What’s in Season in May

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See what fruits and vegetables are in season in May. This seasonal produce guide will help you get the best May produce.

Fruits and vegetables in season in May.

Fruits and Vegetables in Season in May

1. Apricot

Apricots are juicy stone fruits related to peaches, nectarines, and plums. In the U.S., they’re in season between May and September, but they’re best between June and August.

The fruit, which looks like a small peach, can be eaten fresh, dried, frozen, or canned. It’s also a popular ingredient in jams, baked goods, and smoothies.

Thanks to their high content of antioxidants, vitamins, and fiber, apricots are very nutritious. They’re especially rich in antioxidant carotenoids, which are also plant pigments. Carotenoids give apricots their orange color.

RELATED: Apricot Iced Tea

2. Artichoke

There are two growing seasons for artichokes. The first one runs between March and June, then the second happens between September and October.

Also known as globe, green, and French artichokes, the vegetable is a member of the sunflower family. It’s also technically a flower, which we eat when it’s not bloomed. The flowers become inedible when they bloom.

As a rich source of fiber, artichokes are great for your digestion. Other nutrients in the vegetable include magnesium, folate, and vitamin C, which is key for immunity.

3. Arugula

Known for its peppery flavor, arugula is in season during the spring months, which includes May. It’s in season again in the fall.

Arugula is part of the cruciferous family, which includes vegetables such as cauliflower, bok choy, broccoli, kale, and Brussels sprouts.

Like other leafy greens, arugula is packed with essential nutrients like vitamin K, vitamin A, vitamin C, and folate. Plus, it provides glucosinolates, or powerful antioxidant compounds found in cruciferous vegetables.

4. Asparagus

Asparagus is in season between February and June. It’s known for its long spears and earthy flavor, though it becomes sweeter when it’s cooked.

After eating asparagus, you might notice a unique smell in your urine. This is normal and not a cause for concern! It’s due to a compound called asparagusic acid in asparagus.

Eating asparagus is good for the body. Nutrients found in the vegetable include fiber, vitamin C, and folate, which helps make red blood cells. If you’re pregnant, it’s extra important to get enough folate to prevent birth defects.

5. Avocado

Although they’re usually eaten like a vegetable, avocados are botanically fruits. Peak season runs between February and September.

Many of the avocados in the U.S. come from Mexico. However, the fruit can also grow in California, Hawaii, and Florida.

Avocados are an excellent source of omega-3 fatty acids. These are healthy fats that promote brain health and manage high cholesterol, which protects your heart. They also contain fiber, potassium, and magnesium.

RELATED: How to Freeze Avocados Properly

6. Banana

Bananas aren’t seasonal, meaning they grow almost all year round in tropical countries. They’re inexpensive and travel-friendly thanks to their tough peel. The fruit is creamy and sweet, making it a great snack. They also have a natural thickening effect in smoothies, especially when frozen.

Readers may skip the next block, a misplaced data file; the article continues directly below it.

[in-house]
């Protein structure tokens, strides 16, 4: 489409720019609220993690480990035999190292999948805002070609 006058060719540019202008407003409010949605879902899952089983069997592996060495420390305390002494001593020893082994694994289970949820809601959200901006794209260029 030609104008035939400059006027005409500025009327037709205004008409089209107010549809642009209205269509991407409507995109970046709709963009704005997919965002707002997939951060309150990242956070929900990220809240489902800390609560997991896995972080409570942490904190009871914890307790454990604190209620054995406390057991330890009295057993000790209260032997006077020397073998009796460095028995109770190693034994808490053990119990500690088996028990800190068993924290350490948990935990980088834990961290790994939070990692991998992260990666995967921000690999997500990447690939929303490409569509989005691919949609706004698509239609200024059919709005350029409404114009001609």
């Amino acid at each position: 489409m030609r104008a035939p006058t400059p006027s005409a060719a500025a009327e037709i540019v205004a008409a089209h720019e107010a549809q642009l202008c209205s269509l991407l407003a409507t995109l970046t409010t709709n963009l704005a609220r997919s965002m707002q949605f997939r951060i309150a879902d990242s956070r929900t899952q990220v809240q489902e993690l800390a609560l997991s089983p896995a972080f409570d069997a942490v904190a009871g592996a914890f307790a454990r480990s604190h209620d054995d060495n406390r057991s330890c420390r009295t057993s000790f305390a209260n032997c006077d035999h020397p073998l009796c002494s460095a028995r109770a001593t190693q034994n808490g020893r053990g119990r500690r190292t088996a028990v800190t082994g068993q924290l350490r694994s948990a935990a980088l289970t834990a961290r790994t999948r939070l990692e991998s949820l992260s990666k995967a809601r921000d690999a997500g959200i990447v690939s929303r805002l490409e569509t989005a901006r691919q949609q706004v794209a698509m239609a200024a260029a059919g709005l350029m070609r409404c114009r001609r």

Important banana nutrients include fiber, magnesium, and potassium. Fiber benefits the gut, while magnesium and potassium are electrolytes. They support fluid balance in your cells.

What’s more, potassium helps manage high blood pressure, a major risk factor for heart disease. This makes bananas a great heart-friendly food.

RELATED: Banana Smoothie

7. Cabbage

In general, the peak season for cabbage is January to June, which includes the month of May. The exact peak season might differ depending on the variety and location.

There are many types of cabbage available in stores. Green cabbage is the most popular variety, but you can also find red, Napa, savory, and black cabbage.

As part of the cruciferous family, cabbage is related to vegetables like kale, Brussels sprouts, arugula, and cauliflower. It offers antioxidant glucosinolates, along with iron, fiber, and vitamin C.

8. Carrots

A late spring vegetable, carrots are in season in May. They’re also available later in the year, during the fall season.

Carrots are root vegetables, meaning they grow underground. The leaves, which grow above the soil, are edible too.

In smoothies, carrots add a wonderful sweet flavor and bright orange color. They provide nutrients like fiber, vitamin C, and vitamin A, a key nutrient for good eyesight.

Plus, carrots are high in carotenoids. Not only do carotenoids give carrots their orange flavor, but they’re potent antioxidants as well.

RELATED: Carrot Smoothie

9. Cherries

Cherries are usually in season in the late spring, starting in May. This lasts until July, depending on the type of cherry.

A type of stone fruit, cherries are in the same family as nectarines, peaches, plums, and apricots. They’re divided into two categories: sweet and tart. Sweet cherries are best for snacking, while tart cherries are usually used for baking.

Eating cherries is a great way to increase your intake of vitamin C and fiber. Vitamin C is needed for immune function and skin health, while fiber is important for digestion.

RELATED: Cherry Smoothie

10. Kiwi

Kiwi, also known as Chinese gooseberry or kiwifruit, is in season between October and May. The fruit will peak at different times during this range, depending on where it’s grown.